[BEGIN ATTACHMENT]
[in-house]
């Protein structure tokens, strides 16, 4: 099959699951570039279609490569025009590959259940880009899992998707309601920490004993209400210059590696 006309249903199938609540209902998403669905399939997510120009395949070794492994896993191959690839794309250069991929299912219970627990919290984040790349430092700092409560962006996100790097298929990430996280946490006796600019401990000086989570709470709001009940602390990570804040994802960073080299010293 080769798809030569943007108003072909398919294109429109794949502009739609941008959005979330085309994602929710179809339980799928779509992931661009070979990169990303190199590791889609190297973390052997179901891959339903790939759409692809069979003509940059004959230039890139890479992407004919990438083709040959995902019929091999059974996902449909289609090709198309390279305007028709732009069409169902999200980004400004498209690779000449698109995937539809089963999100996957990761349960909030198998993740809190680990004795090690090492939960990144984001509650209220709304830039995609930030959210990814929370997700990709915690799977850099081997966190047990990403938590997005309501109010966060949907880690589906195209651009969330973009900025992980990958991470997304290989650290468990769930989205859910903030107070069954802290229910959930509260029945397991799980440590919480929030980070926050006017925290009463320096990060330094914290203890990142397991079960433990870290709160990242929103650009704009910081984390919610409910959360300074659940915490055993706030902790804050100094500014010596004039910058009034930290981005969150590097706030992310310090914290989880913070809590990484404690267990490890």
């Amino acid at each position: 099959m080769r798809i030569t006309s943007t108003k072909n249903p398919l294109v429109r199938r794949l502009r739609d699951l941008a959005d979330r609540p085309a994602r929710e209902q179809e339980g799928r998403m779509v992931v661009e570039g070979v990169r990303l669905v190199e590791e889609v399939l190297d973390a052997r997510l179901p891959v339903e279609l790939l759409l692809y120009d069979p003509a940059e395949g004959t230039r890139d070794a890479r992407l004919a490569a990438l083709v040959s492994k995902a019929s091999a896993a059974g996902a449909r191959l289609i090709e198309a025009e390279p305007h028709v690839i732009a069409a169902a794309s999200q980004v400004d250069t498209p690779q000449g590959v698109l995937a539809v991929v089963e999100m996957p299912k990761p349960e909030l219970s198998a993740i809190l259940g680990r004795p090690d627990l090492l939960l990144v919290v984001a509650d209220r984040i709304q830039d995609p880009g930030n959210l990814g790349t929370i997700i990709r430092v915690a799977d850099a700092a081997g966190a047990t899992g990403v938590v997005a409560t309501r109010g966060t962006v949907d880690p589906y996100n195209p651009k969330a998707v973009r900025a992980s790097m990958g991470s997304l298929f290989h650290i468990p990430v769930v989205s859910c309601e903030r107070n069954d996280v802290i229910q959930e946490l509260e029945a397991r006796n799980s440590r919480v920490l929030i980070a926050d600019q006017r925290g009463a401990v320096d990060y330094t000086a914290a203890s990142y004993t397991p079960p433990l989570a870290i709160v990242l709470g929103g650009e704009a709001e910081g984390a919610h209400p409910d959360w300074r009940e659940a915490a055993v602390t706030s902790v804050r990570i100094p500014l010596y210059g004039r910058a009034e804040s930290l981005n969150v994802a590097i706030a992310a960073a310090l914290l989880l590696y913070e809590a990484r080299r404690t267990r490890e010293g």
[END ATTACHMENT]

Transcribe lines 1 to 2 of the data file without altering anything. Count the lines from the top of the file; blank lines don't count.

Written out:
[in-house]
């Protein structure tokens, strides 16, 4: 099959699951570039279609490569025009590959259940880009899992998707309601920490004993209400210059590696 006309249903199938609540209902998403669905399939997510120009395949070794492994896993191959690839794309250069991929299912219970627990919290984040790349430092700092409560962006996100790097298929990430996280946490006796600019401990000086989570709470709001009940602390990570804040994802960073080299010293 080769798809030569943007108003072909398919294109429109794949502009739609941008959005979330085309994602929710179809339980799928779509992931661009070979990169990303190199590791889609190297973390052997179901891959339903790939759409692809069979003509940059004959230039890139890479992407004919990438083709040959995902019929091999059974996902449909289609090709198309390279305007028709732009069409169902999200980004400004498209690779000449698109995937539809089963999100996957990761349960909030198998993740809190680990004795090690090492939960990144984001509650209220709304830039995609930030959210990814929370997700990709915690799977850099081997966190047990990403938590997005309501109010966060949907880690589906195209651009969330973009900025992980990958991470997304290989650290468990769930989205859910903030107070069954802290229910959930509260029945397991799980440590919480929030980070926050006017925290009463320096990060330094914290203890990142397991079960433990870290709160990242929103650009704009910081984390919610409910959360300074659940915490055993706030902790804050100094500014010596004039910058009034930290981005969150590097706030992310310090914290989880913070809590990484404690267990490890």